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Monday, January 11, 2010


I forgot to mention my new years resolutions....

  1. Make cooking and cooked foods a luxury (but also luxurious).
  2. Find more good beer.
  3. Climb more ladders.
  4. And; therefore, eat more apples??? Winesaps Please!!!
  5. Make more films- lots more.
  6. Scare myself sometimes.

"Why Winesap?" You might ask... given that there are about 2,500 varieties of apples grown in the United State alone, some are obviously suited to one persons taste better that another, some suited to certain applications better than another, and some more ablely produced at certain times unlike another....otherwise there would be fewer apple varieties. Since there are so many apples and the consumer has the right to choose their consumables (within the realm of what is presented as "the consumables"-allow me to add this) what are apples to some are oranges to another. I am from the Northeastern U.S. and take great pride in my area, it is beautiful and delicious. Most local and native foods are the staple of my diet; Kale, Squash, Lettuce, Potatos, corn, carrots, peanut butter, pickled food, hearty grains, good hoppy beer, first and foremost apples. So here goes my argument for the apple of my desire.

This apple was first developed in 1866 by Dr. Joseph Stayman of Leavenworth, Kansas, right on the western banks of the Missouri River in the Northeastern corner of the state. Producers like to coin this as an "antique" or "19th century" apple, an heirloom variety. Where this apple grows best; the minimum temperature averaging above -20 F, perfect for areas prone to early frost, good levels of constant rainfall, ripening in mid October requiring about 170 days for full maturity. The skin is prone to imperfections because it reacts to the environment, therefore it is a discouraged product for new large scale commercial production. Though it was once a largely distributed grocery store item, it has since disappeared from the produce isle and has been replaced by prettier, sweeter, more genetically altered fruit stuff that are just not as good. This is a winning feature of the Winesap because of the dangers of mass production of food commodities... bigger, "better", faster, cheaper which it will not identify with.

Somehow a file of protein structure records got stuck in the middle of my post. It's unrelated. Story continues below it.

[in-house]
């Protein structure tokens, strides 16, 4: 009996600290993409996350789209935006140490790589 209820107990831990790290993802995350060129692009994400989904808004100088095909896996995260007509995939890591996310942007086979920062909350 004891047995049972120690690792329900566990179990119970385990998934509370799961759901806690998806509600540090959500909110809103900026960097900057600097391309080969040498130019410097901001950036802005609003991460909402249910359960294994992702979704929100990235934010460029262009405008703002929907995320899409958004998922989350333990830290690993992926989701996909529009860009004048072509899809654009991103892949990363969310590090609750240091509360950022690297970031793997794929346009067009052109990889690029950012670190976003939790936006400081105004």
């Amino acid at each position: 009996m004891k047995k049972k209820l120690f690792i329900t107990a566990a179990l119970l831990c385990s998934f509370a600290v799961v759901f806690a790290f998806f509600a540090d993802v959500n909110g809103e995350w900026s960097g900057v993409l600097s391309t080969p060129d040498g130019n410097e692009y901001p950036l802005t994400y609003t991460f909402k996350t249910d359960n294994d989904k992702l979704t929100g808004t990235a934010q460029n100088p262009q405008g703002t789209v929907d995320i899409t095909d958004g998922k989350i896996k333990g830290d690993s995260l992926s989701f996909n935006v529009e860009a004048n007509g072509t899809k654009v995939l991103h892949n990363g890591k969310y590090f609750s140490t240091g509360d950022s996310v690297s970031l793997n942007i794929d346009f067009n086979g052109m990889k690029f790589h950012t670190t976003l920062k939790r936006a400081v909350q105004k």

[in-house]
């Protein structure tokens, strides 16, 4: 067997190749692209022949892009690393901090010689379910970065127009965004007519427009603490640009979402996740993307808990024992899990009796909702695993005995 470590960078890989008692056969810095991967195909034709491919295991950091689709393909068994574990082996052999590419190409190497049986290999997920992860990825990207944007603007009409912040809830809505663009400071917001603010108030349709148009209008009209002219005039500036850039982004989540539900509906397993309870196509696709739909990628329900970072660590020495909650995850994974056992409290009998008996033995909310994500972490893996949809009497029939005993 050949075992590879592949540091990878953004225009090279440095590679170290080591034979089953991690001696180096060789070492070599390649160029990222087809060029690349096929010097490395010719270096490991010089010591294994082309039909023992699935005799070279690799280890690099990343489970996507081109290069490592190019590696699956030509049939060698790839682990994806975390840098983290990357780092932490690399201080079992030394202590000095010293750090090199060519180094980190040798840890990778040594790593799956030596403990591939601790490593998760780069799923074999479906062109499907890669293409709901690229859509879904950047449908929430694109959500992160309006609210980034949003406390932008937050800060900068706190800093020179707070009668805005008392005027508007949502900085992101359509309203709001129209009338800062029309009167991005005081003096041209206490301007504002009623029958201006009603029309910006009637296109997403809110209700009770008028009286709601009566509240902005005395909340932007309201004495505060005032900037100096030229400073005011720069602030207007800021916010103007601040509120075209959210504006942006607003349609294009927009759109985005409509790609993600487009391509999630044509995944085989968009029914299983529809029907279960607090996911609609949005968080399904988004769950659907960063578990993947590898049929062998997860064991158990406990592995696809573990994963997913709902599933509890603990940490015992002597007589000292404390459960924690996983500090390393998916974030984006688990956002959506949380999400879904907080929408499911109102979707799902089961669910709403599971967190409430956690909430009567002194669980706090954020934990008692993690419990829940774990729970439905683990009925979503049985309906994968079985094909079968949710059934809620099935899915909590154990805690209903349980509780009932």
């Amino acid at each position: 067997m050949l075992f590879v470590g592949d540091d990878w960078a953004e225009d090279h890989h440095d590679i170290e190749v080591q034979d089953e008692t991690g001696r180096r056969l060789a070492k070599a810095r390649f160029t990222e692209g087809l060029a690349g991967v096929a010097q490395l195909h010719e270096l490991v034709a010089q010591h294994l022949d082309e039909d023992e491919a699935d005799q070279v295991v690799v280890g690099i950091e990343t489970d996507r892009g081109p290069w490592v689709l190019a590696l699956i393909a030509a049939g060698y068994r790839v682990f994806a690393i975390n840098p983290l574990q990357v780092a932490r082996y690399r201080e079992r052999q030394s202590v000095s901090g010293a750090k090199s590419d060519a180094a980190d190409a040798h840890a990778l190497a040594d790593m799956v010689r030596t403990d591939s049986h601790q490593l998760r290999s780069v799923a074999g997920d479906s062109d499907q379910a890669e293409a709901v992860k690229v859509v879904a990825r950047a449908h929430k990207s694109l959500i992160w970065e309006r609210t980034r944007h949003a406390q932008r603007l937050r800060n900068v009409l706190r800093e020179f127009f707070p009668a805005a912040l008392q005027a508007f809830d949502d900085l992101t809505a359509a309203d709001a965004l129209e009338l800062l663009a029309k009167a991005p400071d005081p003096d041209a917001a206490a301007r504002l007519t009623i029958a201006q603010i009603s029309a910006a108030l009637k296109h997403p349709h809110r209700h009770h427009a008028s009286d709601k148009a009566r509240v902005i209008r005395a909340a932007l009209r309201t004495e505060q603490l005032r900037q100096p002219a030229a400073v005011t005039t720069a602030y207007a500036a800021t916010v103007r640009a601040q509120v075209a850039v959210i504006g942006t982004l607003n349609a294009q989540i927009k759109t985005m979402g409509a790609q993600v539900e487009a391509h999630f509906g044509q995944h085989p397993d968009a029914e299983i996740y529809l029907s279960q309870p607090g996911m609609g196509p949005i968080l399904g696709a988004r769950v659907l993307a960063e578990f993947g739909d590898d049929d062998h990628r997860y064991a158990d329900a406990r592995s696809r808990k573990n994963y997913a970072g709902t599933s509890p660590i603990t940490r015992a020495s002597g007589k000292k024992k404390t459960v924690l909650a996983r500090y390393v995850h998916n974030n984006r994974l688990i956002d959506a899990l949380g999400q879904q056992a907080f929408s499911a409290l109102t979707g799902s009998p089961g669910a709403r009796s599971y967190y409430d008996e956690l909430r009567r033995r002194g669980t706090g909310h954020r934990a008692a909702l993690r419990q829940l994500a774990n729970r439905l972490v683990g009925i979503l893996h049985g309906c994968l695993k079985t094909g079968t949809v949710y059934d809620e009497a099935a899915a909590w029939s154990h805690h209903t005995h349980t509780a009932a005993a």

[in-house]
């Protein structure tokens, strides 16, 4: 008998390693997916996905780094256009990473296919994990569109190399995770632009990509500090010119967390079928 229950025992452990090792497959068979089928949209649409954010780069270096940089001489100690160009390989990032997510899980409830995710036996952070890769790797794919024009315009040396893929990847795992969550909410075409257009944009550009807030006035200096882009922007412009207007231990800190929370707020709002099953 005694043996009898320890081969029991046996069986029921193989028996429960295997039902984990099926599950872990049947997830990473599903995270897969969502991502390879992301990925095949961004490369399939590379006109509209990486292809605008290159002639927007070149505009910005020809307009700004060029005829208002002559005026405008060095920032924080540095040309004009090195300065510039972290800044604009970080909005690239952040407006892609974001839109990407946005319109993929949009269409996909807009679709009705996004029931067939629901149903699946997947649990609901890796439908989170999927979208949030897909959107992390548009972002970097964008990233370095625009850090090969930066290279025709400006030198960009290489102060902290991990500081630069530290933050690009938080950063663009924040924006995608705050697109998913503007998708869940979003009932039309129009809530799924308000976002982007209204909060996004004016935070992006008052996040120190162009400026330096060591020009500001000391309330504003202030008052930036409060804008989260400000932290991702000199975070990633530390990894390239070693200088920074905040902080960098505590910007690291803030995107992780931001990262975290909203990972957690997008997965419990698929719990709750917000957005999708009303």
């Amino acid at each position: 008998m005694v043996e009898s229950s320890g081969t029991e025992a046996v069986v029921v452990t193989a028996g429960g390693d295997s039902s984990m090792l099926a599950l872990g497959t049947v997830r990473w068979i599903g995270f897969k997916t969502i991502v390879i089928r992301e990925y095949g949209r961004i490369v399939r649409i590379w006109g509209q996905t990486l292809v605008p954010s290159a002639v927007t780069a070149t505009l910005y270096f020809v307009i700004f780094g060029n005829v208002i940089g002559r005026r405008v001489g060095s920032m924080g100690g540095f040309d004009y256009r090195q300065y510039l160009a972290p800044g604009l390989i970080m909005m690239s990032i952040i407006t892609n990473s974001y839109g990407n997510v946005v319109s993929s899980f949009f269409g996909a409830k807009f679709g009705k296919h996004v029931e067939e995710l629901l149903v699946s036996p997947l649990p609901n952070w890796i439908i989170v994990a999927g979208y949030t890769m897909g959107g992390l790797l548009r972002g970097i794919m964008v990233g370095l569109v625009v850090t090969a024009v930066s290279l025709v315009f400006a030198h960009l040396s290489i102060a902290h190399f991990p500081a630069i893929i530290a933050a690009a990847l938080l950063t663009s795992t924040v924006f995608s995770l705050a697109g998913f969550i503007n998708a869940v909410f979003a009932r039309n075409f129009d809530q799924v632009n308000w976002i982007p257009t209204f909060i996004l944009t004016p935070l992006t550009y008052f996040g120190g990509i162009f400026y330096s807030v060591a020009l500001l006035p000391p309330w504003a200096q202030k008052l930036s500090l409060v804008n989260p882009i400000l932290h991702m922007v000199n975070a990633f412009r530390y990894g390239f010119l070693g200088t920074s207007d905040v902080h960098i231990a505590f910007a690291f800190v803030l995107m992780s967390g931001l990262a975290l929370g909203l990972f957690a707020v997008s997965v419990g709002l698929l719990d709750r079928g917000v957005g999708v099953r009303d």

The apple itself is fantastic and robust. It is medium to large in size and remains firm and crisp if stored properly (the difference between a fruit cellar and a basement or pantry). The skin is a deep violet red with some greens and yellows, depending on the sub-variety. The flesh is white and crisp with just the right tartness and a sweetness that emulates the sensation of a dry spicy red wine, hence the name Winesap. It is perfect for baking, making apple butter, pressed ciders, and eating raw (with peanut butter= perfect raw meal any day and for me, I would eat it every day if it were possible). It could be eaten at all times of the year! It is a beautiful fruit, first thought of as a signature "dessert variety" and now found in farmers markets around the Northeast, a prize for Winesap enthusiasts like me!

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